27 September 2011

The endless fight for land in Indonesia

Jakarta Post - September 24, 2011

Muhammad Ikhwan, Jakarta -- Indonesia will commemorate the 51st National Farmers' Day on Sept. 24. Over the years, we have witnessed the same demand from the farmers on the street: The right to land.

For many decades, farmers have lost in what I have called the fight for land. History tells that our farmers were brutally exploited in the cultuurstelsel era. Farmers were forced to plant export commodities like coffee and sugarcane. For those who owned land, 20 percent of it should be allocated for those aforementioned commodities. Those who did not, they had to work 75 days in a year for Dutch estates.

After independence, farmers still had to fight for land -- especially against big foreign companies. The fight sparked various movements aimed to reclaim land.

In 1960, a big boost came in the form of the enactment of Basic Agrarian Law, which supports redistributive land reform for farmers. In the New Order era, the fight for land did not stop but was kept at a minimum by military repression. Soeharto's regime implemented land redistribution via transmigration.

Jumping forward to recent years, the growing wave of privatization of land in Indonesia -- purchased by food and energy companies, multinationals or investment funds -- has seen the fight for land surface once again.

It is interesting that the same phenomenon keeps repeating and also involves the same actors: Companies versus people.

The dramatic new wave of land acquisition, or land grabbing -- a phrase coined by some academics and civil societies -- is in fact a worrying phenomenon. After subprime and financial crises, capital surge for land and food has been increasing.

This has resulted in sky-rocketing prices of food in recent years, with Food and Agriculture Organization (FAO) recording the highest food price index in February 2011.

The crises that ruptured in 2008 also gave rise to a new cycle of appropriation of land on a global scale. At least 50 million hectares of agricultural land have been transferred to corporations only in the last few years alone, and each day more investors are joining the rush.

In Indonesia, the land grab phenomenon is linked to big plantations. Related to this, we can see the comparison for land ownership in palm oil (2010). It shows an imbalance between private (49.76 percent), state (7.88 percent) and small-holder farmers (42.36 percent).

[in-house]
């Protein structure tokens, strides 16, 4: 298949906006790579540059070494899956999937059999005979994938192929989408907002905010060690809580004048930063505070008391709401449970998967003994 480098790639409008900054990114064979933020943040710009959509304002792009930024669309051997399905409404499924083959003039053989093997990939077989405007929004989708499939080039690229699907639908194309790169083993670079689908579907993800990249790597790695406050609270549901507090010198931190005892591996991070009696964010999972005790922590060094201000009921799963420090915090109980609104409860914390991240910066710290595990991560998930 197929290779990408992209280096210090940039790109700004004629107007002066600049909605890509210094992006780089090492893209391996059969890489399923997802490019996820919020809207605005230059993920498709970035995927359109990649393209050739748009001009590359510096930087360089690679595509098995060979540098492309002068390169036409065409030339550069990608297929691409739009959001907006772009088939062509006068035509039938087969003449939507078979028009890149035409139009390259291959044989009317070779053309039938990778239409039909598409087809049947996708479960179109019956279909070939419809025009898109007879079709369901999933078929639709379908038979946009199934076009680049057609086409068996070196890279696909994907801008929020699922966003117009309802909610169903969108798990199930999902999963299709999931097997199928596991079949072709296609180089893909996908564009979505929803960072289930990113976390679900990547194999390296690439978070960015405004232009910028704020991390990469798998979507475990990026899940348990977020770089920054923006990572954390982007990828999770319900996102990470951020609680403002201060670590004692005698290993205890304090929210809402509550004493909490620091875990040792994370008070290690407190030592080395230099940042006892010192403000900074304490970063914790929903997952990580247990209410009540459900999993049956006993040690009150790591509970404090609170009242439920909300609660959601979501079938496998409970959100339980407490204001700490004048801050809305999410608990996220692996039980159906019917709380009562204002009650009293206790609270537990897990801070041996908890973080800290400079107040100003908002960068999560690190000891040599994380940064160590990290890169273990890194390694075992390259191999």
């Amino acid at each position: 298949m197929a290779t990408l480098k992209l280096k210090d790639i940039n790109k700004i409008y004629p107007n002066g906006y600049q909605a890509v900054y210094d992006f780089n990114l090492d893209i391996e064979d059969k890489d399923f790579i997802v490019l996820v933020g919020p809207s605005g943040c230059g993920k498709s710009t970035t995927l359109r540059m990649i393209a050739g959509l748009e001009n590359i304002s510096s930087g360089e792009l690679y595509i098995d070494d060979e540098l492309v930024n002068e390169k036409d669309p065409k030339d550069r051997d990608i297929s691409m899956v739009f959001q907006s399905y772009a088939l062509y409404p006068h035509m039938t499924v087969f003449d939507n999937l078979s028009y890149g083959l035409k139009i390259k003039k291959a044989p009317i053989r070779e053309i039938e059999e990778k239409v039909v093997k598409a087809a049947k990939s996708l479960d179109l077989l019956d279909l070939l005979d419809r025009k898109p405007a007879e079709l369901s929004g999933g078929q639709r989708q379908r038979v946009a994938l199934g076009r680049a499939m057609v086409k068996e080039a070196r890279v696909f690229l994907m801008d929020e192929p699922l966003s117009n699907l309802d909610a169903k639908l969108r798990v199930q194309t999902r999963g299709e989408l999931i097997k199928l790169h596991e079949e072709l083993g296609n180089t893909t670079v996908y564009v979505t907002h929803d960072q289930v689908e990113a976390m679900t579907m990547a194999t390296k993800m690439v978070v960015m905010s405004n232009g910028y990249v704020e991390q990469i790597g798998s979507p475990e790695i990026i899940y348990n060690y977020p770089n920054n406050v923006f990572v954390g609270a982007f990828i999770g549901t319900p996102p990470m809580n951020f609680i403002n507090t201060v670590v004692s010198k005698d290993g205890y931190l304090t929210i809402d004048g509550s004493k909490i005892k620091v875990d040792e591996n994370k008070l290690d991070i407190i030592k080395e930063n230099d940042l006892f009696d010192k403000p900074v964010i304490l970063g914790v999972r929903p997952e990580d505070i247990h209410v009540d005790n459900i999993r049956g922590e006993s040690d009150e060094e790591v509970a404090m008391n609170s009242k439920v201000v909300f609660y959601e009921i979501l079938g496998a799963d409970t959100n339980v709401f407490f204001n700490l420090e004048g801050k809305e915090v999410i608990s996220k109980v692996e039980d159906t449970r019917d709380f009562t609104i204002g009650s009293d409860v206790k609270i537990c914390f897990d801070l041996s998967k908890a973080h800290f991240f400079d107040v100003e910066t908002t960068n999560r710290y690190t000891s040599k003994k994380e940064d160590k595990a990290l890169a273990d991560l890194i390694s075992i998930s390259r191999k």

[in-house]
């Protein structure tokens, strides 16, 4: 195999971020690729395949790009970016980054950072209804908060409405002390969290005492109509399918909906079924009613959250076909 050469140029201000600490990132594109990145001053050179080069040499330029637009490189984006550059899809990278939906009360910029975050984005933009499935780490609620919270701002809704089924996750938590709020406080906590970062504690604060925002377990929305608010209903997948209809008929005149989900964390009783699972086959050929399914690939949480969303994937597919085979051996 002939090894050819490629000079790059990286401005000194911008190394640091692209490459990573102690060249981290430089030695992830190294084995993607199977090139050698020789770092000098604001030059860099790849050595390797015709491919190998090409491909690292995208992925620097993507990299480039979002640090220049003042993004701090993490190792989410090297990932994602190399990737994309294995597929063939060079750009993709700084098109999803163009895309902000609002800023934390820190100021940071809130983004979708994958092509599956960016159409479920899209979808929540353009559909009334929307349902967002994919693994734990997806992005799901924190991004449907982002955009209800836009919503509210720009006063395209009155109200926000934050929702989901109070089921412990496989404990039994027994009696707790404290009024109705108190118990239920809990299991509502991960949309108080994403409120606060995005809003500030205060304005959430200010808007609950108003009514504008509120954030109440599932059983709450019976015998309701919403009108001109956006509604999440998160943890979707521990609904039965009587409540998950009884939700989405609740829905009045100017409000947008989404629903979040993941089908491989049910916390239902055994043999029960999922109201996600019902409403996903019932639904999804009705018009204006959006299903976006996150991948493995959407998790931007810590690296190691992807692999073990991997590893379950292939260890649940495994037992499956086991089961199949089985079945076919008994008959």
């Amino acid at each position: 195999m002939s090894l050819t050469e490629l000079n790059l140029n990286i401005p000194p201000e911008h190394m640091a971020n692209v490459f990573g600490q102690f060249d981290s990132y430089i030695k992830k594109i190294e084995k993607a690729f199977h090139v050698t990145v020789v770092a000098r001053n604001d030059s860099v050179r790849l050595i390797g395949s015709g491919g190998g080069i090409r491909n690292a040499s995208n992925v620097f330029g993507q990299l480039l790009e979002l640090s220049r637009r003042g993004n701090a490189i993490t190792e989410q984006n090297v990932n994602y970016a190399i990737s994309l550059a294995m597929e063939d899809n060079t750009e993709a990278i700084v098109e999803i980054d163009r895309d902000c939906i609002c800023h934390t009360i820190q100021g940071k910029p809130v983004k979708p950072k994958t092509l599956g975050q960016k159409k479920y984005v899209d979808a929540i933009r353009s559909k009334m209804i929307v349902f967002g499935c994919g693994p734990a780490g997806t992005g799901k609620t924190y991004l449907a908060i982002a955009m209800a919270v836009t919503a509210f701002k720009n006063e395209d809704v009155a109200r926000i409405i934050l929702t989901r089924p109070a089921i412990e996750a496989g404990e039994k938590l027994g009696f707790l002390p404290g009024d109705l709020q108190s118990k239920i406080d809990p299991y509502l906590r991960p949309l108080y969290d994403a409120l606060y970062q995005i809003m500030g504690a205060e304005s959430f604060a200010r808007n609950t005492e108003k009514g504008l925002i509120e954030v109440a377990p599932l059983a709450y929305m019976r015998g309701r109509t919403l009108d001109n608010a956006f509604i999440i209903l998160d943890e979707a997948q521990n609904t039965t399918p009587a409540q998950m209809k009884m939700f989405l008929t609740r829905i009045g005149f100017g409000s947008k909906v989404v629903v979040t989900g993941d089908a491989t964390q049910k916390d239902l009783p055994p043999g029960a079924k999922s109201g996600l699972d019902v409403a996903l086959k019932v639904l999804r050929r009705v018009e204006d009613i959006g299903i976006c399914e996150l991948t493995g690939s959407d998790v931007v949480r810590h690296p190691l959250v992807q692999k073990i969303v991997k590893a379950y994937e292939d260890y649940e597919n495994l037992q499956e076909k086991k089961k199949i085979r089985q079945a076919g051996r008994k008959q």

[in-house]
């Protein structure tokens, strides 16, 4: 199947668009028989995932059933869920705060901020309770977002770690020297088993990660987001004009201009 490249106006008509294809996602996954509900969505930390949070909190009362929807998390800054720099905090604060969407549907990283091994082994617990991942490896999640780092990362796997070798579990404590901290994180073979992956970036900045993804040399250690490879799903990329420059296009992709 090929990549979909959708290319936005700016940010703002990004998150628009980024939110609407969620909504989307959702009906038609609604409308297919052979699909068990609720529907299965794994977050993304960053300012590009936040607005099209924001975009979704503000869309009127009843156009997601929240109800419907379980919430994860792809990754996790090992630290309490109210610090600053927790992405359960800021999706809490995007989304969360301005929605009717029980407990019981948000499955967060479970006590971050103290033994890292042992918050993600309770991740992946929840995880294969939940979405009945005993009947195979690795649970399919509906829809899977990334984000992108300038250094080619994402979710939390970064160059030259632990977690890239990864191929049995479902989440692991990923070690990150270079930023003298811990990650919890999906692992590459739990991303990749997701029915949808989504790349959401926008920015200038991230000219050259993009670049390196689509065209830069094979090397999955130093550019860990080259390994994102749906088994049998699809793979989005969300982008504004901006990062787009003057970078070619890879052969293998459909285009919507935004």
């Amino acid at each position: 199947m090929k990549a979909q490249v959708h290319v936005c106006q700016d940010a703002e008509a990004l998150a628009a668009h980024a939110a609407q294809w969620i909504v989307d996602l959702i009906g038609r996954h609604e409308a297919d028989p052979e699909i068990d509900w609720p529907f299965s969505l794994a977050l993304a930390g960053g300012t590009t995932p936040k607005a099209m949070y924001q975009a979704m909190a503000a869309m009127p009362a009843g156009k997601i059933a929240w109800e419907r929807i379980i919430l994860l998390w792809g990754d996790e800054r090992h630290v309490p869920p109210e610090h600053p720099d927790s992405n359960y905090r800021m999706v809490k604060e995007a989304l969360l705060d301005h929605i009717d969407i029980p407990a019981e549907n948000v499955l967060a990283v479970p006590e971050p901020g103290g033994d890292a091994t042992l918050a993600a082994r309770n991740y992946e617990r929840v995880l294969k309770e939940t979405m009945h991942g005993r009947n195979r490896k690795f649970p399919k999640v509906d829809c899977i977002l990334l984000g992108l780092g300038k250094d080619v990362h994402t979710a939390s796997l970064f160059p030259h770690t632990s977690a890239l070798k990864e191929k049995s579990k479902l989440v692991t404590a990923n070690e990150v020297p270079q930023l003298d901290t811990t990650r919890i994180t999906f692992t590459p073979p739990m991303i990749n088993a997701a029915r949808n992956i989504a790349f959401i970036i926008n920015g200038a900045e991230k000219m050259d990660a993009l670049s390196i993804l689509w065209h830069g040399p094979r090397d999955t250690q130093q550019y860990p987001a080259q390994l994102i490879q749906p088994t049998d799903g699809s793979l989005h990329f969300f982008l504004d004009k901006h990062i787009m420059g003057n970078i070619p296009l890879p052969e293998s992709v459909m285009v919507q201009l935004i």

Data from the Central Statistics Agency (BPS) in 2010 shows that there are still 31.2 million poor people, with rural poor (19.93 million) and the urban poor (11.1 million).

The figure in rural areas is somehow congruent with the number of small-holder farmers, because they are the most vulnerable groups.

According to the BPS, small-holder farmers are people who own less than 0.5 hectares of land. The last agricultural census (2003) indicated a serious number of small-holder farmers (13.7 million people), with Indonesian Farmers Union (SPI) later in 2008 estimating a significant rise (up to 15.6 million).

Ignoring the figures, the government came up with the food and energy estate project in Merauke, Papua (MIFEE). This further land grab was aimed at acquiring 500,000 hectares of land. Upon enormous rejection, the project later became stagnate and had to be diverted to other provinces.

The rejection was initiated mainly by small-holder farmers and indigenous people. The land grab will disregard their rights -- and deny them access for land and resources for their livelihoods. Furthermore, the estate model does not guarantee the fulfillment of local food, as it will certainly look for the highest bidder.

The reasoning for small-holder farmers and indigenous people assenting with another came from High Level Panel of Experts of the Committee on World Food Security, saying that large scale investment in land is damaging food security, incomes, livelihoods and the environment for local people.

The estate model has also been challenged. The 2004 Plantation Law was brought to the Constitutional Court because some articles have the potential to criminalize farmers and indigenous people. Recently, the Constitutional Court annulled those articles.

In near future, we need to seek the best practices to implement some recommendations from the High Level Panel of Experts, particularly in securing the access and use of land for landless people, small-holder farmers, forest dwellers, fisher folk and indigenous peoples.

We also need to continue undertaking redistributive land policies in settings marked by inequality in land control and ownership -- in our case, this should be implemented according to 1945 Constitution and Basic
Agrarian Law.

Prioritizing investment in the small farm sector and in alternative food systems is crucial. As opposed to the estate model, we need a production model that is socially inclusive and as well as environmentally sustainable, using agro-ecological principles.

Finally, States and private sectors should not forget to recognize the right to free, prior and informed consent in relation to the land and natural resources on which people depend for their livelihoods.

We have a competitive cost of production, subsidies and especially hard-working farmers. Ensuring their victory in the fight for the right to land is one big step to improve the agriculture sector.

Happy Farmers' Day.

[The writer is the head of the international relations department at the Indonesian Farmers Union (SPI).]

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